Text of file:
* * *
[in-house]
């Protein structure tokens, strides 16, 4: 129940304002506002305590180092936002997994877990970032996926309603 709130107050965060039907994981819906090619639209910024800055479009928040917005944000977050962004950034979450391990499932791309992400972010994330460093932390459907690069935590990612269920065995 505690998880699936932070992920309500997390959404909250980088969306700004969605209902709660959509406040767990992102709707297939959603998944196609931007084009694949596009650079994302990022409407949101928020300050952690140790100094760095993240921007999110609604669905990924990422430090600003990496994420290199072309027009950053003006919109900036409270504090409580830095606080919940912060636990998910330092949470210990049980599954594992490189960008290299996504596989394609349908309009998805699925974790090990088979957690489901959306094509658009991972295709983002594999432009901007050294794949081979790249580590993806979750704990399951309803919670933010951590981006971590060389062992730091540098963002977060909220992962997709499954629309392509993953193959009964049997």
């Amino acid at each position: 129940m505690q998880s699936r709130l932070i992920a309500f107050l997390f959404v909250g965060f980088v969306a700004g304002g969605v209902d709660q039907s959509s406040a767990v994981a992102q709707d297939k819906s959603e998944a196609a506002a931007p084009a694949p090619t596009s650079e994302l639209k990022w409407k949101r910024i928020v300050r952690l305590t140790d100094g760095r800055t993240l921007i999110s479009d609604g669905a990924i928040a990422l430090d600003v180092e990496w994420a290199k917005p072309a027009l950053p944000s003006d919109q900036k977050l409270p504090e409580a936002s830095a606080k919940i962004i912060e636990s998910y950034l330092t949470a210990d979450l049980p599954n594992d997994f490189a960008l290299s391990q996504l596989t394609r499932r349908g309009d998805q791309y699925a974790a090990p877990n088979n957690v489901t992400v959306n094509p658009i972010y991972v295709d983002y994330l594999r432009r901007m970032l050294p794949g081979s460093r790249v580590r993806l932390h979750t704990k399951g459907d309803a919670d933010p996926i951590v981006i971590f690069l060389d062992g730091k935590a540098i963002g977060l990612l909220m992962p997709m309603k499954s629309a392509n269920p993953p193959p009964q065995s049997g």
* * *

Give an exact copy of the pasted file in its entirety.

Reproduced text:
[in-house]
């Protein structure tokens, strides 16, 4: 129940304002506002305590180092936002997994877990970032996926309603 709130107050965060039907994981819906090619639209910024800055479009928040917005944000977050962004950034979450391990499932791309992400972010994330460093932390459907690069935590990612269920065995 505690998880699936932070992920309500997390959404909250980088969306700004969605209902709660959509406040767990992102709707297939959603998944196609931007084009694949596009650079994302990022409407949101928020300050952690140790100094760095993240921007999110609604669905990924990422430090600003990496994420290199072309027009950053003006919109900036409270504090409580830095606080919940912060636990998910330092949470210990049980599954594992490189960008290299996504596989394609349908309009998805699925974790090990088979957690489901959306094509658009991972295709983002594999432009901007050294794949081979790249580590993806979750704990399951309803919670933010951590981006971590060389062992730091540098963002977060909220992962997709499954629309392509993953193959009964049997």
């Amino acid at each position: 129940m505690q998880s699936r709130l932070i992920a309500f107050l997390f959404v909250g965060f980088v969306a700004g304002g969605v209902d709660q039907s959509s406040a767990v994981a992102q709707d297939k819906s959603e998944a196609a506002a931007p084009a694949p090619t596009s650079e994302l639209k990022w409407k949101r910024i928020v300050r952690l305590t140790d100094g760095r800055t993240l921007i999110s479009d609604g669905a990924i928040a990422l430090d600003v180092e990496w994420a290199k917005p072309a027009l950053p944000s003006d919109q900036k977050l409270p504090e409580a936002s830095a606080k919940i962004i912060e636990s998910y950034l330092t949470a210990d979450l049980p599954n594992d997994f490189a960008l290299s391990q996504l596989t394609r499932r349908g309009d998805q791309y699925a974790a090990p877990n088979n957690v489901t992400v959306n094509p658009i972010y991972v295709d983002y994330l594999r432009r901007m970032l050294p794949g081979s460093r790249v580590r993806l932390h979750t704990k399951g459907d309803a919670d933010p996926i951590v981006i971590f690069l060389d062992g730091k935590a540098i963002g977060l990612l909220m992962p997709m309603k499954s629309a392509n269920p993953p193959p009964q065995s049997g």